As I recently shared with presidents of bar associations across the mid-Atlantic, my disability is not a hindrance but a multi-layered status that has shaped my career for the better, if not always in a straightforward way.
During the invitation-only conference, I worked Bowie as the sole guide dog that I could determine at the hotel as well as during the sessions and the private networking dinners. I enjoyed the chance to reflect on disrupting established understandings at the conference.
Therefore, I will reflect on two remarkable anniversaries: the 300th anniversary of Grand Master and Ambassador Benjamin Franklin moving to Philadelphia as a young man, as well as the enactment of the Rehabilitation Act of 1973 and how each of these are forms of disruptive history for the betterment of this republic.
I correlate these two anniversaries as disruptive in their nature to the American experiment. The life of Franklin probably could have been different, as the son of a large, but at best middling family, had it not been for the newspaper. To his great fortune, Franklin’s brother owned one of the earliest newspapers in the colonies and took young Ben on as his apprentice.
To my great fortune, I enjoyed strong parents who advocated for my individual education plans as a lad, a wonderful orientation and mobility instructor, who pushed me perhaps as strenuously as I now do my law students, and a remarkable change in how we access information. Therefore, my life would be different but for the spirit of inclusion landmark laws foster, such as the Rehabilitation Act, and the technology advances related to disability inclusion.
I reflect upon another disruptive development: the iPhone and its mobile applications. Technology has profoundly opened doors by legal professionals with disabilities. If I were ever to be MSBA president or to be a high-level appointed official with influence, I would request all of us to ensure that science and technology be applied for broadening the circle of opportunity, such as adaptive technologies like Job Access for Windows has done for millions of people with visible or invisible disabilities.
In addition, I provide a couple of major policy developments of which you ought to be aware.
- A proposed rule has been issued in the Federal Register by the Biden administration related to ensuring the accessibility of websites and mobile applications by state and local governments under Title II of the Americans with Disabilities Act of 1990. I applaud the president for this leadership with this proposed rule that will recognize websites and mobile applications of state or local governments as required to be accessible based on specifically provided technical standards. However, I am equally concerned that one could argue this is not as far reaching as it could be, as any regulatory action should also encompass websites and mobile applications as to places of public accommodations. In addition, the proposed rule seems to have questionable implementation grace periods equaling “two or three years,” depending on the state and its resources.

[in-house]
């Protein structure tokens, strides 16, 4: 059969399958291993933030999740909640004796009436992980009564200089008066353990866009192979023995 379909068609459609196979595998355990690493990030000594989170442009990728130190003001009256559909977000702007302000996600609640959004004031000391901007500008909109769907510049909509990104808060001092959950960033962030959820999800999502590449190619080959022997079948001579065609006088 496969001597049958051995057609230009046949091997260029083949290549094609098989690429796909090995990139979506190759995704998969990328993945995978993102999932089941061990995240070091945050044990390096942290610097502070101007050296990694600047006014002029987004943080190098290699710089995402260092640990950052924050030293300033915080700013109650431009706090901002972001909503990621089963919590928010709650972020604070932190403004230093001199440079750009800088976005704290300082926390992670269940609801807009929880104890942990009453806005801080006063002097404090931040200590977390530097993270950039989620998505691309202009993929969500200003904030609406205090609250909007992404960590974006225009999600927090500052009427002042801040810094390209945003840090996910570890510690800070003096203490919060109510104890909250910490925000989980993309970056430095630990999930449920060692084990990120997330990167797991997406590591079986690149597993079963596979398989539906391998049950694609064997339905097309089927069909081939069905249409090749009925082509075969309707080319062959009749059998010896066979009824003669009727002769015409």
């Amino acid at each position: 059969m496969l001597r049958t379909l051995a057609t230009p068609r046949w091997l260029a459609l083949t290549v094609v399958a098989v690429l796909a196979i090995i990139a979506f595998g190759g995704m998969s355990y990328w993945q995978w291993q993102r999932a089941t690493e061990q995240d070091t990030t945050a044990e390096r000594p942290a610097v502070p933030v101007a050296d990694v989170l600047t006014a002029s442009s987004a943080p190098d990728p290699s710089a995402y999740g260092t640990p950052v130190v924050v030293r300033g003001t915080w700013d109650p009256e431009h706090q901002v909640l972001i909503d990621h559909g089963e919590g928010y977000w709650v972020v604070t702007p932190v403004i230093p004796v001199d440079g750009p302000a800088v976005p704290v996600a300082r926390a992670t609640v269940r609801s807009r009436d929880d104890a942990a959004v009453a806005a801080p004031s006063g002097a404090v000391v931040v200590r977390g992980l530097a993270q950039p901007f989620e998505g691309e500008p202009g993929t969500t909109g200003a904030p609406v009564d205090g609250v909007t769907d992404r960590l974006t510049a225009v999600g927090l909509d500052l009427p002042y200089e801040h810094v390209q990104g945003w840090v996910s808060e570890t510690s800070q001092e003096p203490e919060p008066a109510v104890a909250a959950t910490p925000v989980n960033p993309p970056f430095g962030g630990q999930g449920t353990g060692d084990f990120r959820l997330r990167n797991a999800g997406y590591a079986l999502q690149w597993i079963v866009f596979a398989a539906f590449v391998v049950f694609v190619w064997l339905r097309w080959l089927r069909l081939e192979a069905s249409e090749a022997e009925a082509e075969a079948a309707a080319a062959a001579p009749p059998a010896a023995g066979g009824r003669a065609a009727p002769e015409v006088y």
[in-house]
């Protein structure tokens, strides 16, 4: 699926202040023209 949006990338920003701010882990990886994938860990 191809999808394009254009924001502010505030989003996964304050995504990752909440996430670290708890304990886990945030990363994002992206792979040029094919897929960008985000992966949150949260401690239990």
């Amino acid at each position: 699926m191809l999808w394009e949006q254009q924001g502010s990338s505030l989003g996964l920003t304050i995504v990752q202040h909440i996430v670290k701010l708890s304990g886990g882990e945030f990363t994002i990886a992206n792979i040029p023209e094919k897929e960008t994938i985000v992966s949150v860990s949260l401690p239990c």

- The U.S. Office of Disability Employment Policy at the U.S. Department of Labor increasingly leads the space of inclusion in technology through its grants-based initiative.One of these is called PEAT, which has provided leadership and technical assistance throughout the federal government, including at the Equal Employment Opportunity Commission, on artificial intelligence and software or systems related to hiring.
I use a software called JAWS. This software verbalizes what a sighted person “sees” into auditory speech for me as a blind person. Nowadays, JAWS is ostensibly one of three main text-to-speech or screen-reader software programs.
Another one called Voiceover, an Apple product, can be accessed by anyone who owns an iPad or an iPhone. Today, my relationship with technology remains complicated with my assistant reminding me to be patient whenever JAWS does not want to work for me.
Understanding is best learned through common experience. So, I encourage you to look into the accessibility setting at your iPhone and try Voiceover.
I am deeply opposed to instituting mandatory continuing legal education in Maryland as a lawyer also licensed in a different state, where I must report my CLE credits. I recognize that mandatory CLEs will soon be our burden due to a range of economic and political reasons. When these CLEs are implemented as a requirement, there should be mandatory CLE credits related to accessibility, inclusion, and usability across social factors within the legal profession and related to adaptive technology, fostering that those without disabilities know better the barriers our profession imposes.
I conclude with the purported words expressed by Franklin, that we have a republic if we can keep it. To sustain our republic, we need more lawyers with disabilities who have influential voices on the public stage. You may hear their screen-reader in the background multi-tasking while others join a Zoom meeting.
Gary C. Norman, Esq., LL.M., is a past chair of the Maryland Commission on Civil Rights. He can be reached at (410) 241-6745.